[FIGURE 2 OMITTED]
When comparing the influence of P[M.sub.2.5] concentrations during the first 6 hr before the recording on T-wave parameters (scaled to the percent change of average repolarization parameter), T-wave complexity showed larger effects than did T-wave amplitude (Figure 3). Besides some isolated effects possibly due to multiple testing, no significant delayed effects could be seen for any ECG parameters for time intervals previous to the 24-hr lag.
[FIGURE 3 OMITTED]
A sensitivity analysis for the variability of T-wave complexity by including an additional adjustment for heart rate variability in the confounder model showed identical effect estimates. Even stronger effects in the same direction were observed when excluding from our analysis two patients taking antiarrhythmic medication that may affect repolarization. In a further sensitivity analysis, all results were consistent when leaving out either the trend or the meteorology in the confounder model. A sensitivity analysis with parametric smoothing functions (natural splines) instead of nonparametric smoothing functions (loess) for the confounder model did not show any changes in the effect estimates.
This longitudinal study showed that increased levels of particulate air pollution are associated with significant changes in ECG repolarization parameters reflecting myocardial substrate and vulnerability. The analyzed repolarization parameters showed different pollutant-specific responses, although some of the measured particulate pollutants were highly correlated. In association with ACP, P[M.sub.2.5], and OC concentrations for the whole 0-23-hr period before the recording, an increase in QTc could be seen, which was significant especially for OC. T-wave amplitude showed a significant decrease with UFP, ACP, P[M.sub.2.5], and EC concentrations measured during 0-5 hr (only borderline for EC) and during 0-23 hr before the recording (significant only for UFPs and ACPs). Consistently with this finding, T-wave complexity, a computerized measure of repolarization morphology, increased significantly in association with PM2.5 concentrations in the same time interval. The variability of T-wave complexity also showed an immediate borderline increase with PM2.5 concentrations measured during the 0-5 and the 0-23-hr time interval before the ECG and a significant increase in association with OC and EC concentrations during the whole 24 hr before recording the ECG. The observed inhomogeneous reaction to the air pollution mix for the analyzed repolarization parameters might point toward different actions of air pollution components on the complex repolarization process (Brook et al. 2004).
Previous studies on the daily variation of particulate air pollution and heart rate variability in elderly subjects showed an increase in heart rate (Liao et al. 2004; Peters et al. 1999; Pope et al. 1999) and a decrease in heart rate variability (Creason et al. 2001; Gold et al. 2000; Liao et al. 1999, 2004; Pope et al. 1999, 2004) associated with particulate air pollution. Animal data support the concept that the autonomic nervous system may be a target for the adverse effects of air pollution. Rats exposed to fuel oil fly ash, a known contributor to P[M.sub.2.5], developed an inflammation in the lung and also showed signs of inflammatory response in the heart (Killingsworth et al. 1997). Instillation of residual oil fly ash caused cardiac arrhythmias in rats with preexisting pulmonary inflammation (Watkinson et al. 1998). T-wave alternans, a marker of myocardial vulnerability and electrical instability, increases in dogs with inhalation of residual oil fly ash (Godleski et al. 2000). Exposure to concentrated air particles induced an increase of the high- and low-frequency domains of the heart rate variability in healthy dogs (Godleski et al. 2000). All of these findings suggest that inhaled particles may affect the balance between the sympathetic and parasympathetic control of the heart, and promote a stress response that potentially leads to arrhythmias.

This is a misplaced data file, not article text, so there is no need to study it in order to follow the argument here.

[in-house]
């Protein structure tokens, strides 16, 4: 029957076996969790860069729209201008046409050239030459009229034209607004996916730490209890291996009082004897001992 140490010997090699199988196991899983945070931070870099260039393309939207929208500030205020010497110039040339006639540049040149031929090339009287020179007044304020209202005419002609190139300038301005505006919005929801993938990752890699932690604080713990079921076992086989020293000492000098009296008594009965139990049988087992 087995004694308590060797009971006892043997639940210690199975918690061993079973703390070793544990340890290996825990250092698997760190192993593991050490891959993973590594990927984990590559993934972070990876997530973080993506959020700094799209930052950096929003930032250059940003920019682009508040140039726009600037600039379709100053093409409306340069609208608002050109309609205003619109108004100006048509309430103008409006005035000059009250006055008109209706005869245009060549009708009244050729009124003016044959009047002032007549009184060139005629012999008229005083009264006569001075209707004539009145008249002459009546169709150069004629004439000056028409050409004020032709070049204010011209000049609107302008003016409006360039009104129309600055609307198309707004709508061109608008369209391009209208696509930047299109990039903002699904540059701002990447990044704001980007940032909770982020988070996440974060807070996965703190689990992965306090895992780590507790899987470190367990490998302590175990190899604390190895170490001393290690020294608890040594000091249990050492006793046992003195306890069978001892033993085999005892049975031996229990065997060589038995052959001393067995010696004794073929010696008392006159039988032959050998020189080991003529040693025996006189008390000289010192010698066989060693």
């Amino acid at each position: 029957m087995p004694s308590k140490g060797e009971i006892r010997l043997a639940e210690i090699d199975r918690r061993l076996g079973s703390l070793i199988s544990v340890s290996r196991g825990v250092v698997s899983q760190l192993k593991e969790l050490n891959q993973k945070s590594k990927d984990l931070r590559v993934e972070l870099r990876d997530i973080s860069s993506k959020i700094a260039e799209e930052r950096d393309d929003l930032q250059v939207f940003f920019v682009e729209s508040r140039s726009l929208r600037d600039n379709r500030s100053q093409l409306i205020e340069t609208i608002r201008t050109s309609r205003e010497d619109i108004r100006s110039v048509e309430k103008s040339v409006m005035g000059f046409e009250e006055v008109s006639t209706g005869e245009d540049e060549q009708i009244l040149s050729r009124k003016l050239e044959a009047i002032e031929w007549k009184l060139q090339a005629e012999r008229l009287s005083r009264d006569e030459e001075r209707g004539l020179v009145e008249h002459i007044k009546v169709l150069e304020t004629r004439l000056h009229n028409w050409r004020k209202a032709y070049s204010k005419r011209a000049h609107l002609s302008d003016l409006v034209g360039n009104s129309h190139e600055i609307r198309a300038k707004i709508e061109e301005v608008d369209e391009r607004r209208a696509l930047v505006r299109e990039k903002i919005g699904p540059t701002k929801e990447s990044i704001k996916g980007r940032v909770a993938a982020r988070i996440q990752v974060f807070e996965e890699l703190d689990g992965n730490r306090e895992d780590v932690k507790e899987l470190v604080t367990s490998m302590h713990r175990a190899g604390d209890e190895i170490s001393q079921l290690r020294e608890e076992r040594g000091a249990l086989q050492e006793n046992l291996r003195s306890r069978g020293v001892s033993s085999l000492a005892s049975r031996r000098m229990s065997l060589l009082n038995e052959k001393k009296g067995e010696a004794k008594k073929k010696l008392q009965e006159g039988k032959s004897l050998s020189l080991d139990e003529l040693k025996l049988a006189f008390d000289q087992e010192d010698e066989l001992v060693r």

This study demonstrates that air pollution also affects the other two components of the "cardiac death triangle," the myocardial substrate and myocardial vulnerability, assessed by repolarization parameters. Abnormalities in repolarization morphology, described by the fairly novel measurement of T-wave complexity and T-wave amplitude, reflect the status of the myocardial substrate and were previously found to be associated with an increased risk of cardiac events in a cohort of healthy subjects (Kors et al. 1998; Okin et al. 2002) and in postinfarction patients (Zabel et al. 1998, 2000) in studies unrelated to the field of air pollution. Our findings indicate that abnormalities in repolarization duration and morphology occur in response to an increased level of air pollution reflecting its short-term influence on the myocardium. Such changes might predispose to arrhythmic events. The risk of an arrhythmic event is further enhanced by the observed increased vulnerability of the myocardium (measured by the variability of T-wave complexity). Further evidence for this interpretation was collected by a study in patients with implanted cardioverter defibrillators, where increases in levels of ambient particles have been associated with increases in arrhythmia frequency (Peters et al. 2000). Also, Riediker et al. (2004) found a strong increase of ventricular and supraventricular ectopic beats with higher P[M.sub.2.5] in-vehicle measurements in young, healthy, nonsmoking male highway patrol troopers.